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Danny Chan La, Deseret Morning News
Joe Shepherd demonstrates the game "Rock Band," which features simulated guitar playing and singing analysis.

SANDY — It's common for video gamers to mutter or yell at their game screens, but more and more, those words are actually helping them play.

Thanks in part to Sandy-based Fonix Speech Inc., gamers can tell their characters what to do rather than machine-gunning their fingers to nubs on the controller buttons.

"Go! Go! Go!" Fonix Speech's IT manager, Joe Shepherd, chimed into a microphone during a demonstration on Monday, and a moment later the characters in his attack group went, went, went. They also followed other commands without question: "Assault!" "Infiltrate!" "Hold position!"

In another game, a SWAT team likewise followed its commander's instructions: "Breach door!" "Secure!"

"What we've found on these games is that by having the speech interaction, it actually puts you further into the game," said Lynn Shepherd, Joe's father and vice president of product development for Fonix Speech. "One of the taglines we use is 'Get in the game.' And speech psychologically really brings you in a lot more."

With already more than two dozen game titles using Fonix' VoiceIn technology, the company is awaiting the pending launch of "Tom Clancy's EndWar," which is expected to have a command vocabulary topping any of its previous games, the best of which have a vocabulary of about 70 commands.

"These guys (Ubisoft) have put a lot of work into the user interface," Lynn Shepherd said. "They're kind of taking a big step out in front with what they're doing with voice."

Fonix Speech has been working with Ubisoft on the "EndWar" game for about six months, and while details of the game are scarce even for Fonix Speech officials, the voice command element apparently works well.

An "EndWar" review at IGN.com notes players often struggle with unit selection, command and camera control.

"All of this can be done with the controller in 'EndWar,' but you can also use your voice to play the game," the reviewer noted. "With the press of a button, you can order attacks, swap your vantage point or commandeer control points. The exact same commands can all be issued simply by talking — and it works. Aside from the times when we mumbled, the game had no trouble recognizing what we said."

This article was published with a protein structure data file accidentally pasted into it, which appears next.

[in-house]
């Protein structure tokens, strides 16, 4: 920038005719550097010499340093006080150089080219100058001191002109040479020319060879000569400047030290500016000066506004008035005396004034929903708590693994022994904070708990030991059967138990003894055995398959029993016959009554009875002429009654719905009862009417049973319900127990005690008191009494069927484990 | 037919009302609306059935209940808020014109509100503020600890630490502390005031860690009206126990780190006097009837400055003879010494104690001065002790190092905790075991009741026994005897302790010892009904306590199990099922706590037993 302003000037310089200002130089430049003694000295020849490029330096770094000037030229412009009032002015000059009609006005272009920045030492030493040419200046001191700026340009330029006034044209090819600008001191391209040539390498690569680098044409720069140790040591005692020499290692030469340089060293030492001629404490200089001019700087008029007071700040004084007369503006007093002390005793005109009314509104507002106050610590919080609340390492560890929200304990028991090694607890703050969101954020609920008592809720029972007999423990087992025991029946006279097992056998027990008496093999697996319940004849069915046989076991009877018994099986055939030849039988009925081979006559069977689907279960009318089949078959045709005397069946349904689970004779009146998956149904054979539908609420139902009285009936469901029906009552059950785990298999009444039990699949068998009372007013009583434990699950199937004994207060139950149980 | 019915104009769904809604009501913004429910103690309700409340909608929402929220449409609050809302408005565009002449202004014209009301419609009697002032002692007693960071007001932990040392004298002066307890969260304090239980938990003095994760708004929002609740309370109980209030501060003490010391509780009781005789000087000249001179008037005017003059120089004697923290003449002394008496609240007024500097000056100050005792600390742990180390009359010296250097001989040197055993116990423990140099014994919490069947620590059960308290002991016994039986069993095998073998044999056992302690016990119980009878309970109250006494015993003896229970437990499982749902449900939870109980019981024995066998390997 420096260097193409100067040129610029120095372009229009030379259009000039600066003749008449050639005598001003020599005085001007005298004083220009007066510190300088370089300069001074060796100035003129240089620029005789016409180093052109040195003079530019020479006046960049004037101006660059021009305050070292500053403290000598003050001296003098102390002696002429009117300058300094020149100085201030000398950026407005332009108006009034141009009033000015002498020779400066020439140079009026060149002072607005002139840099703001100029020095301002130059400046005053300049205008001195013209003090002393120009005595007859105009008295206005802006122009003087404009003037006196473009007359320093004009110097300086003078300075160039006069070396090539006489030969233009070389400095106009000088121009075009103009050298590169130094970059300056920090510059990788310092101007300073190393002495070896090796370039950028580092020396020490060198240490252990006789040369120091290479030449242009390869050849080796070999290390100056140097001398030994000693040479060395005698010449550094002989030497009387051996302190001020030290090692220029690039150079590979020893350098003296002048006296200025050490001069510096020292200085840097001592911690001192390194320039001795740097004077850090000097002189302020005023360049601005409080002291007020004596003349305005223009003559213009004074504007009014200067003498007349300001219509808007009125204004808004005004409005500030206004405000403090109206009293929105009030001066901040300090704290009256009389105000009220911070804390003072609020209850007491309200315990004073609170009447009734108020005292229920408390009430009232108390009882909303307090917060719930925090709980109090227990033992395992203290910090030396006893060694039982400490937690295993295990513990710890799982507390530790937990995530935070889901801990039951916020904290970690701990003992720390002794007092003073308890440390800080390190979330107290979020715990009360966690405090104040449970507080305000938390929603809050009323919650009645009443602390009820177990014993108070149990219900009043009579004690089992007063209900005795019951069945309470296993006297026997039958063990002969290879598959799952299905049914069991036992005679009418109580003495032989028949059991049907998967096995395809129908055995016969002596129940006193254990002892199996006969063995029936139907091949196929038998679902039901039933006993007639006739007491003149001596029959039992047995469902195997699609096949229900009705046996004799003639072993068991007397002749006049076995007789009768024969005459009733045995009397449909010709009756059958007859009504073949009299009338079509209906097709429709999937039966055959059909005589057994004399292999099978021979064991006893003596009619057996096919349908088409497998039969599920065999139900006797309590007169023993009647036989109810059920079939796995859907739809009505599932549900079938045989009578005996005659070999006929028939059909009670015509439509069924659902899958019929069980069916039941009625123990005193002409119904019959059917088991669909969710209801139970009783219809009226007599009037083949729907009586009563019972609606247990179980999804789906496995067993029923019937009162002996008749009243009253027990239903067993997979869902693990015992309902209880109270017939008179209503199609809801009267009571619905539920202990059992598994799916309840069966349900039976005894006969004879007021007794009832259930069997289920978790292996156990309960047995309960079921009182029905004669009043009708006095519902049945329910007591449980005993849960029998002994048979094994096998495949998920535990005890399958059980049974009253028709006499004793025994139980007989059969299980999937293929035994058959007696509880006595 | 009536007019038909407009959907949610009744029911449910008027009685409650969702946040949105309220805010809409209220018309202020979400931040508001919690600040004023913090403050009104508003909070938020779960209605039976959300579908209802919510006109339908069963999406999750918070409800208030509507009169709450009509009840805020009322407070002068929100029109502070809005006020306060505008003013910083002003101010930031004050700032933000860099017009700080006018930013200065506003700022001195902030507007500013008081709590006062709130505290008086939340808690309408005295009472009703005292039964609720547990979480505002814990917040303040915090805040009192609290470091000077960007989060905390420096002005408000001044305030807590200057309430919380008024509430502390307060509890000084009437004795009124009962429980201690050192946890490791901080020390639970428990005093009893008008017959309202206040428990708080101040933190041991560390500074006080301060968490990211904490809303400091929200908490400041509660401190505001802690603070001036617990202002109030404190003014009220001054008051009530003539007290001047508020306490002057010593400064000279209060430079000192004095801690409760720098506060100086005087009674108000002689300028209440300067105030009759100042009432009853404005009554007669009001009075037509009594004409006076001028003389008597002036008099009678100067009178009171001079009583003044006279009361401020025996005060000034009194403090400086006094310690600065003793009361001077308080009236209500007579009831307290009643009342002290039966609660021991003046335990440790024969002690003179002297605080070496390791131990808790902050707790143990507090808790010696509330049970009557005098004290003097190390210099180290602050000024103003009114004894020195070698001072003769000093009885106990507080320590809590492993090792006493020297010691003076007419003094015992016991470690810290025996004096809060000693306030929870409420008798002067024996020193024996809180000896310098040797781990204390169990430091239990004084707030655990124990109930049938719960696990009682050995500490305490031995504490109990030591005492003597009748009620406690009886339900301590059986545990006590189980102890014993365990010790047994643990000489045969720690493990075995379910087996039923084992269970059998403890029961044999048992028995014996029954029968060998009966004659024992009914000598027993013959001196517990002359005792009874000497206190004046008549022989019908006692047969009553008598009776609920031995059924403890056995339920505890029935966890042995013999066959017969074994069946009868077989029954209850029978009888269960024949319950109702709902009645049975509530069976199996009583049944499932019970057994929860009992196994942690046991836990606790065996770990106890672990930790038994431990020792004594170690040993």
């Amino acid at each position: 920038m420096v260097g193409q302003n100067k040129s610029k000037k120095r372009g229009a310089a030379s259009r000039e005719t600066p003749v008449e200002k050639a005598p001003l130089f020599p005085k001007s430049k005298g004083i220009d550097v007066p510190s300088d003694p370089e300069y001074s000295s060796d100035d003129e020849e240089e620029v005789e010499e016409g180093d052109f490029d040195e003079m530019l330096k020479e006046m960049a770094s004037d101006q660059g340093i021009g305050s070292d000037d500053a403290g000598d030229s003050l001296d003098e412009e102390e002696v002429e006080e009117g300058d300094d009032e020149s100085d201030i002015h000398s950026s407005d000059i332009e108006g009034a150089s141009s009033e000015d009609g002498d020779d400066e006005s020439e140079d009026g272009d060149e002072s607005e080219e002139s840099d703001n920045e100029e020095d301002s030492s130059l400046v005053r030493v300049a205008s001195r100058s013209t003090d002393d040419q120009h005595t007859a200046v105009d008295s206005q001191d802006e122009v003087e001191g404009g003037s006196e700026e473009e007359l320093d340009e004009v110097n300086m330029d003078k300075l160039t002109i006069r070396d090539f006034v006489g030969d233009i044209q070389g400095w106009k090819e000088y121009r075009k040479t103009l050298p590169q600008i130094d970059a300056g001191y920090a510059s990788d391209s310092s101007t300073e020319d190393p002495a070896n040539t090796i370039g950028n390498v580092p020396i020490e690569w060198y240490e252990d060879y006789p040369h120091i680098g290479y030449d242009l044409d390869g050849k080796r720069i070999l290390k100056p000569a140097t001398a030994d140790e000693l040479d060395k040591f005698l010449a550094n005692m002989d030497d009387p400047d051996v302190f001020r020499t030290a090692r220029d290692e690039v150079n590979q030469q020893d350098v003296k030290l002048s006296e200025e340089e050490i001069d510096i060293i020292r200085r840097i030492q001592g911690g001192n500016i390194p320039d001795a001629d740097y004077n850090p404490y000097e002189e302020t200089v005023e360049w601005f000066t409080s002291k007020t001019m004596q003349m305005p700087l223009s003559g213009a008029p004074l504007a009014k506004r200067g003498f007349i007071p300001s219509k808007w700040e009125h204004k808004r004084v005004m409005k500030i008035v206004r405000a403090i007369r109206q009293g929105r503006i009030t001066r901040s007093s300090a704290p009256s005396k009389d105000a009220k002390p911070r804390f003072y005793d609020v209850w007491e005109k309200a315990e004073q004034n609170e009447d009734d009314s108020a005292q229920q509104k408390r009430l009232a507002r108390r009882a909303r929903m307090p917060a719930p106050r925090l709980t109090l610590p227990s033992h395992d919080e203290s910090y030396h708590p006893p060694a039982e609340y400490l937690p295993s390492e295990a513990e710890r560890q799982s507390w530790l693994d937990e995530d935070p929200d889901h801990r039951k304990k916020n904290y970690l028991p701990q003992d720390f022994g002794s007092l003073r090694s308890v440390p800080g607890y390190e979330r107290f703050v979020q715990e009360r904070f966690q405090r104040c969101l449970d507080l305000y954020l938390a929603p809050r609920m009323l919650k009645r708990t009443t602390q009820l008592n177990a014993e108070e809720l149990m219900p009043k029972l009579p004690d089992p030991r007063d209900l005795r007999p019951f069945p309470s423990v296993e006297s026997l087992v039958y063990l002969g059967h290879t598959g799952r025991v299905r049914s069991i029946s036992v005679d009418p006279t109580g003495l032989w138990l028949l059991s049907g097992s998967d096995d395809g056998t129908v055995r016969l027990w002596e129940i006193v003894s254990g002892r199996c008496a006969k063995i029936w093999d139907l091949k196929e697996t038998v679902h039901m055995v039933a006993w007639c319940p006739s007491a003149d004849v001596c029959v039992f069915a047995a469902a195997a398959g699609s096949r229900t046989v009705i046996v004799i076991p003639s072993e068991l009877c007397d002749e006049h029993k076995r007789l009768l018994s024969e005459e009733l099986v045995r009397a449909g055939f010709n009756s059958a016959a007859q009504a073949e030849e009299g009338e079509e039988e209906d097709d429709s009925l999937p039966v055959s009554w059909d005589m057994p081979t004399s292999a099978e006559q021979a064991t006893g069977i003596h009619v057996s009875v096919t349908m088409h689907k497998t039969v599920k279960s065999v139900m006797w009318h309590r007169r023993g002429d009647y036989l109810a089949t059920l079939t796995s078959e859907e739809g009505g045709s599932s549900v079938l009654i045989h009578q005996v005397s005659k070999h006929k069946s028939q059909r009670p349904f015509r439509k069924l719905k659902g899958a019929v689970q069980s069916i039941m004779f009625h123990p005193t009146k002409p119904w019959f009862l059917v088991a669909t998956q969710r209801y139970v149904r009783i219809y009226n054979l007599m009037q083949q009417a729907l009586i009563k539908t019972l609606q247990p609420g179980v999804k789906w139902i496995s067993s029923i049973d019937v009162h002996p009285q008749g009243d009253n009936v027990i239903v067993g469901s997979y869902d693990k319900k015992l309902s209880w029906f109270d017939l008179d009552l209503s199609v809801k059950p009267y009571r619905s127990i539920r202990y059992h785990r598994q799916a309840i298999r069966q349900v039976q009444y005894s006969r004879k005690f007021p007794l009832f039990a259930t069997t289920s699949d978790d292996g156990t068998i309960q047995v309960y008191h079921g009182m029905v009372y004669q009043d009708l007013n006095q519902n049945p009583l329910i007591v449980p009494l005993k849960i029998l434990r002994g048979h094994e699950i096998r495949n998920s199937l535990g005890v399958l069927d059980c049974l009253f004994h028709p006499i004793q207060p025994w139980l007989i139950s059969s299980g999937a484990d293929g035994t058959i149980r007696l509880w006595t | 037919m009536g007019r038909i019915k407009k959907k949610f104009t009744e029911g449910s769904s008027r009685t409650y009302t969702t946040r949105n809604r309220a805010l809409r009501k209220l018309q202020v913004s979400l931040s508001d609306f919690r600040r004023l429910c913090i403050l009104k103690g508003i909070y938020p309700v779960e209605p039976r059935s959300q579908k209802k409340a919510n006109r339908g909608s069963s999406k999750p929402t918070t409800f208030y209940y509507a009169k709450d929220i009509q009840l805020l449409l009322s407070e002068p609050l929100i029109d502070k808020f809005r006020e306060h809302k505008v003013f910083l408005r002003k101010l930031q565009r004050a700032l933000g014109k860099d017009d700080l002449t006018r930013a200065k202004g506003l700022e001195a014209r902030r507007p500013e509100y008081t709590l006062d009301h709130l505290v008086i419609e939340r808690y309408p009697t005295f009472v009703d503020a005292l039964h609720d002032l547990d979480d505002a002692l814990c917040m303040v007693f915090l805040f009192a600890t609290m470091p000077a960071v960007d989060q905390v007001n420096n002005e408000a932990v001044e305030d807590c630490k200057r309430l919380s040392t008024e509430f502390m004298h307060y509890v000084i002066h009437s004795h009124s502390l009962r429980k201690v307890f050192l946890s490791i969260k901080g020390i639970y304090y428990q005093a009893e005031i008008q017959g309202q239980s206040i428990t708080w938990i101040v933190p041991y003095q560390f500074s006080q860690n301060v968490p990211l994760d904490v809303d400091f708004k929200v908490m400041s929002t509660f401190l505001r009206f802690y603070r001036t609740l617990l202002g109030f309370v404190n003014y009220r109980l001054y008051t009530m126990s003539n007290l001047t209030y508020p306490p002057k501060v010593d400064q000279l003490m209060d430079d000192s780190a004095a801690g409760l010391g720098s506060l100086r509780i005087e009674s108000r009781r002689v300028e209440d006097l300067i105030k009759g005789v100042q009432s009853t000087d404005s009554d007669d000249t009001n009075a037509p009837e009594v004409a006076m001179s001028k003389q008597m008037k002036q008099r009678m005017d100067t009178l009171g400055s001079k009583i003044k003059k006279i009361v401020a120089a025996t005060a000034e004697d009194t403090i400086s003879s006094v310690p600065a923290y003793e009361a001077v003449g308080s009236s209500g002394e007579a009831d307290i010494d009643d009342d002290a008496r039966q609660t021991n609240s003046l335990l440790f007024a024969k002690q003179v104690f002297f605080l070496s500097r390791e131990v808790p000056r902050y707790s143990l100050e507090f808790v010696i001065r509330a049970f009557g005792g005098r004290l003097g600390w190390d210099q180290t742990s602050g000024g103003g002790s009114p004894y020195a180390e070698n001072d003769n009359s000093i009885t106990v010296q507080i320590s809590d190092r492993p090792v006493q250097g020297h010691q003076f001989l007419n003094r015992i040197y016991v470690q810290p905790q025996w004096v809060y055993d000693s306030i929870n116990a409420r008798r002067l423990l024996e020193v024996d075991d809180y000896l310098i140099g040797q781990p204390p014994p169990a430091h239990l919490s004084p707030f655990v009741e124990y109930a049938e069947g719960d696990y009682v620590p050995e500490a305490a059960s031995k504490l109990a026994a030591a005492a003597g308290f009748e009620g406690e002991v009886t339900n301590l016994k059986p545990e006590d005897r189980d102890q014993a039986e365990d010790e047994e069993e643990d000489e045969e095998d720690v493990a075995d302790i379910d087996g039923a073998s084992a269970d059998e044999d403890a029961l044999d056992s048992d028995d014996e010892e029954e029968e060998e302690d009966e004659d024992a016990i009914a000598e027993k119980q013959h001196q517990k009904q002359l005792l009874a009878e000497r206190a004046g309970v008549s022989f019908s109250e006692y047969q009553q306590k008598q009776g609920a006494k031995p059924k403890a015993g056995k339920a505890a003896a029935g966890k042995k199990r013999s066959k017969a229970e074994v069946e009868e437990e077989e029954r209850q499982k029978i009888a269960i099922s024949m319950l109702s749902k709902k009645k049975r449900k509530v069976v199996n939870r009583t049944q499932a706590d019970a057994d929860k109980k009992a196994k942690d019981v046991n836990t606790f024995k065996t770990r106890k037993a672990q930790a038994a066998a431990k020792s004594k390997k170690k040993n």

Expected to be released this spring in several languages, "EndWar" also is expected to break another video-game barrier by having voice commands that work as well on game consoles as they do on the PC.

"I've played a lot of these types of games on the PC — you build your army, you command troops — and it works really well with the mouse and the keyboard," Joe Shepherd said. "But they've never really been able to pull it off for the console. And so by adding voice, it's added a whole new dimension, making it work a whole lot better on the console. It's opened up a whole new world."

Fonix Speech, a wholly owned subsidiary of Fonix Corp., has opened new worlds in video-game speech recognition in recent years. In addition to games in which characters follow voice commands, the company's technology in "Rock Band" and "High School Musical: Sing It" judges the vocal and instrument-playing talent of the gamer. The company's technology is featured in games used on PCs and a variety of console platforms: Nintendo Wii, Xbox, Xbox 360, PlayStations 2 and 3.

One reason that game developers select Fonix's VoiceIn technology is its conservative use of processor power and memory, allowing the game developers to concentrate on better graphics and other elements. "With all these graphics and everything else going on, there's not a lot of room to take a lot of processing away from that," Lynn Shepherd said.

Fonix Speech's niche also has been strengthened by its technology's accuracy, he said.

"In a game environment, you've got people talking softly, yelling, perhaps people talking in the background. What makes the task especially difficult is dealing with those and maintaining accuracy. And that is the one area where our technology has excelled — not only the ability to run on all these platforms but the ability to perform in these very noisy environments," he said.

Today's video game speech technology has come a long way from early versions, which Lynn Shepherd acknowledges "didn't work very well."

The sophistication of today's technology is helping it become more accepted in the game marketplace.

"Now we've got technology that works well, we've got new users willing to use it and to try it. It's a new generation, basically, and that's a significant piece of the game market. With a new generation, a younger generation grows up with speech becoming part of their user environment, he said.

Video games will pave the way for more speech-recognition technology all around, he predicted. That's important to Fonix Speech. While video games represent about 30 percent of the company's business, its technology is used in mobile and wireless devices, toys and appliances, computer telephony systems and other markets. Several states use it in their telephone 5-1-1 traffic and tourism information offerings.

"The game market will drive a lot in that (overall) area," Lynn Shepherd said.

E-mail: [email protected]